Optimization of the transport and mechanical properties of polysiloxane/polyether hybrid polymer electrolytes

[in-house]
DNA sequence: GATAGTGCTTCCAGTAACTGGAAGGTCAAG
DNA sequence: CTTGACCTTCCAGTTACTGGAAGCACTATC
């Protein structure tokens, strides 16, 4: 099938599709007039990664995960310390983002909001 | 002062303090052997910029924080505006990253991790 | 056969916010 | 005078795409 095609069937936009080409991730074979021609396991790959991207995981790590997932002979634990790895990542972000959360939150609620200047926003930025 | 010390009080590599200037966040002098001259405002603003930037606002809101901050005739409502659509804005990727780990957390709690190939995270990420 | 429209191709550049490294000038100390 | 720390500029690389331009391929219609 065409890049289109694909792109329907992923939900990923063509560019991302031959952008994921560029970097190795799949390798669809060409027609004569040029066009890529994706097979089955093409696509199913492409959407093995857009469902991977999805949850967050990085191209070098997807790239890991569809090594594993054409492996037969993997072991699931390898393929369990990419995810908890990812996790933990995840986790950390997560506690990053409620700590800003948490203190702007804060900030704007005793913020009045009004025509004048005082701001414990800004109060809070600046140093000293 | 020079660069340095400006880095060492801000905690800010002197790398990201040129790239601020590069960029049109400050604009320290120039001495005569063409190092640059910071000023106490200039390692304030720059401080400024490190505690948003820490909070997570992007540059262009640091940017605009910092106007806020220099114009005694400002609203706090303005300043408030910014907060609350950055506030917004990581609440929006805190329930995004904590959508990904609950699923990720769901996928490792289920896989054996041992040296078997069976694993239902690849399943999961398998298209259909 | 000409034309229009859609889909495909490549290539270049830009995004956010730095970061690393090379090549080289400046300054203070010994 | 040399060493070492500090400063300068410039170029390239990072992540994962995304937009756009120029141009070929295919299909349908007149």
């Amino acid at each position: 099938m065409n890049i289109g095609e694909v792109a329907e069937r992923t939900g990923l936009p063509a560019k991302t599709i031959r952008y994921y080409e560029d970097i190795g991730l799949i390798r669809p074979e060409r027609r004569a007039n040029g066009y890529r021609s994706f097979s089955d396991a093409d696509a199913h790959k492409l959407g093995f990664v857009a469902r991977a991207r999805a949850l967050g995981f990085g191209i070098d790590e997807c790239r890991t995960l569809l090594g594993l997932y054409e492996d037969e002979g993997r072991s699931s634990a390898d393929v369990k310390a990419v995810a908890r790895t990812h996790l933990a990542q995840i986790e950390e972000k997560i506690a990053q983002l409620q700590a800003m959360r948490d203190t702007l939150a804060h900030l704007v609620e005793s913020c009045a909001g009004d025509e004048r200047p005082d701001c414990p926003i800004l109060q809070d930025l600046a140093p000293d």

In this study, the thermo-mechanical properties of networked, polysiloxane/polyether-based, hybrid polymer electrolytes are optimized with the aim of enabling room-temperature operation in lithium metal-polymer batteries. The structural parameters of the electrolytes (polyether chain length, cross-linking and salt concentration) are varied in order to get the best tradeoff between conductivity and mechanical stability. The optimized material has a conductivity close to 1.5·10−4 S cm−1 at room temperature and a shear storage modulus of 50 kPa up to 100 °C. The effect of TiO2 nano-particles is also studied with the results showing an overall ambiguous effect on the materials properties. Finally, one of the materials with the highest conductivity is used as electrolyte in a Li/LiFePO4 cell. This cell has good rate capability and cyclability due to the high conductivity of the electrolyte. However, the high conductivity is reached at expense of the mechanical stability and the resulting electrolyte proves to be too weak to work as an efficient barrier against lithium dendrite growth.